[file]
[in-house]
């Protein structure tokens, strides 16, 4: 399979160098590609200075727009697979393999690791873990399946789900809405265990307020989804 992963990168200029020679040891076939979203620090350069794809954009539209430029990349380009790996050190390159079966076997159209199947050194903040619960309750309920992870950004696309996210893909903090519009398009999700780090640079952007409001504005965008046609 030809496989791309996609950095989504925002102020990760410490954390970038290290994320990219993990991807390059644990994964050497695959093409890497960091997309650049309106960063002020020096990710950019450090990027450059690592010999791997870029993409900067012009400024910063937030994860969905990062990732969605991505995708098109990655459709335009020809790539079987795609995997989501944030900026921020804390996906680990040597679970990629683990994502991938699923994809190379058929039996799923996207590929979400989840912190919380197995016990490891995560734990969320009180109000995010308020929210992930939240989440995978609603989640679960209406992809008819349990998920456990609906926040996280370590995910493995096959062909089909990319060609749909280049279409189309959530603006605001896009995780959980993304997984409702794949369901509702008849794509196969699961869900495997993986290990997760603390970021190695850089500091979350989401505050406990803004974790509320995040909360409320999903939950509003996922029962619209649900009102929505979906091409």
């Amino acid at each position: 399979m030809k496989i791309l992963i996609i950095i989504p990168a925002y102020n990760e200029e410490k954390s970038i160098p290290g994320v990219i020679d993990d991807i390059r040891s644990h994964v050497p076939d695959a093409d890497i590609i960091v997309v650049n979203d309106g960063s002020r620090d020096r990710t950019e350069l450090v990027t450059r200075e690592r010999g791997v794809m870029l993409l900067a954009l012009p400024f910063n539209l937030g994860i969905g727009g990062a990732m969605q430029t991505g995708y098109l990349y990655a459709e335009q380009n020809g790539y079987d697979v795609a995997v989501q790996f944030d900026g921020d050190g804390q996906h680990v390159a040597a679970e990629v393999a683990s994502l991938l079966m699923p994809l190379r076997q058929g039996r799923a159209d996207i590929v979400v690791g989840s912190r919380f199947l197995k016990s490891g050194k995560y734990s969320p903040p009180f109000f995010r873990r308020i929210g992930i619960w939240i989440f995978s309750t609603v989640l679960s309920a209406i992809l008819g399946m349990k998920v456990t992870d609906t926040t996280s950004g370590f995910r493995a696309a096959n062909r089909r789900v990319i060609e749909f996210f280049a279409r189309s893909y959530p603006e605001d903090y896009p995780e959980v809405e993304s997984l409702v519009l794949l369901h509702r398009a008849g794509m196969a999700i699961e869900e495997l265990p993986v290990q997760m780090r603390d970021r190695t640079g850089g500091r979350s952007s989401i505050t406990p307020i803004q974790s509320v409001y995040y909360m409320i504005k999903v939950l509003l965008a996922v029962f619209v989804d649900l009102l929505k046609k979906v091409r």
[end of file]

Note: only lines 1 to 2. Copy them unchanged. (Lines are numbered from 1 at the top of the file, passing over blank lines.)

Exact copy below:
[in-house]
């Protein structure tokens, strides 16, 4: 399979160098590609200075727009697979393999690791873990399946789900809405265990307020989804 992963990168200029020679040891076939979203620090350069794809954009539209430029990349380009790996050190390159079966076997159209199947050194903040619960309750309920992870950004696309996210893909903090519009398009999700780090640079952007409001504005965008046609 030809496989791309996609950095989504925002102020990760410490954390970038290290994320990219993990991807390059644990994964050497695959093409890497960091997309650049309106960063002020020096990710950019450090990027450059690592010999791997870029993409900067012009400024910063937030994860969905990062990732969605991505995708098109990655459709335009020809790539079987795609995997989501944030900026921020804390996906680990040597679970990629683990994502991938699923994809190379058929039996799923996207590929979400989840912190919380197995016990490891995560734990969320009180109000995010308020929210992930939240989440995978609603989640679960209406992809008819349990998920456990609906926040996280370590995910493995096959062909089909990319060609749909280049279409189309959530603006605001896009995780959980993304997984409702794949369901509702008849794509196969699961869900495997993986290990997760603390970021190695850089500091979350989401505050406990803004974790509320995040909360409320999903939950509003996922029962619209649900009102929505979906091409």